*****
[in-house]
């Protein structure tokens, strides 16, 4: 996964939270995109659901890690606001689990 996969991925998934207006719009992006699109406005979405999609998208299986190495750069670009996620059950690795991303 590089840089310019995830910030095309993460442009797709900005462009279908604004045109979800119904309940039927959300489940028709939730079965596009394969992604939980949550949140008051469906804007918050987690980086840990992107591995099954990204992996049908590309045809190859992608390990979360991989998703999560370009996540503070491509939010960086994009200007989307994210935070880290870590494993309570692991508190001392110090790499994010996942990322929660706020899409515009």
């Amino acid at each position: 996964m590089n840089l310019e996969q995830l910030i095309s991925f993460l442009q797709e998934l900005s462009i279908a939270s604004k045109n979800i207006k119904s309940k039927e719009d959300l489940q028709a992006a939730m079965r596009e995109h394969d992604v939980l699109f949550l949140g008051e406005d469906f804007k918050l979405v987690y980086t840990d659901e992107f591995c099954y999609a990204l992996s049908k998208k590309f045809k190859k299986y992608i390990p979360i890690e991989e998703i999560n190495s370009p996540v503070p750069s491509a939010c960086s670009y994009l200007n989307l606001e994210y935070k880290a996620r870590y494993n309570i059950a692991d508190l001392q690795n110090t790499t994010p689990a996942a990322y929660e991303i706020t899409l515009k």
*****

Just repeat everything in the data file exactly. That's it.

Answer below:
[in-house]
């Protein structure tokens, strides 16, 4: 996964939270995109659901890690606001689990 996969991925998934207006719009992006699109406005979405999609998208299986190495750069670009996620059950690795991303 590089840089310019995830910030095309993460442009797709900005462009279908604004045109979800119904309940039927959300489940028709939730079965596009394969992604939980949550949140008051469906804007918050987690980086840990992107591995099954990204992996049908590309045809190859992608390990979360991989998703999560370009996540503070491509939010960086994009200007989307994210935070880290870590494993309570692991508190001392110090790499994010996942990322929660706020899409515009």
């Amino acid at each position: 996964m590089n840089l310019e996969q995830l910030i095309s991925f993460l442009q797709e998934l900005s462009i279908a939270s604004k045109n979800i207006k119904s309940k039927e719009d959300l489940q028709a992006a939730m079965r596009e995109h394969d992604v939980l699109f949550l949140g008051e406005d469906f804007k918050l979405v987690y980086t840990d659901e992107f591995c099954y999609a990204l992996s049908k998208k590309f045809k190859k299986y992608i390990p979360i890690e991989e998703i999560n190495s370009p996540v503070p750069s491509a939010c960086s670009y994009l200007n989307l606001e994210y935070k880290a996620r870590y494993n309570i059950a692991d508190l001392q690795n110090t790499t994010p689990a996942a990322y929660e991303i706020t899409l515009k």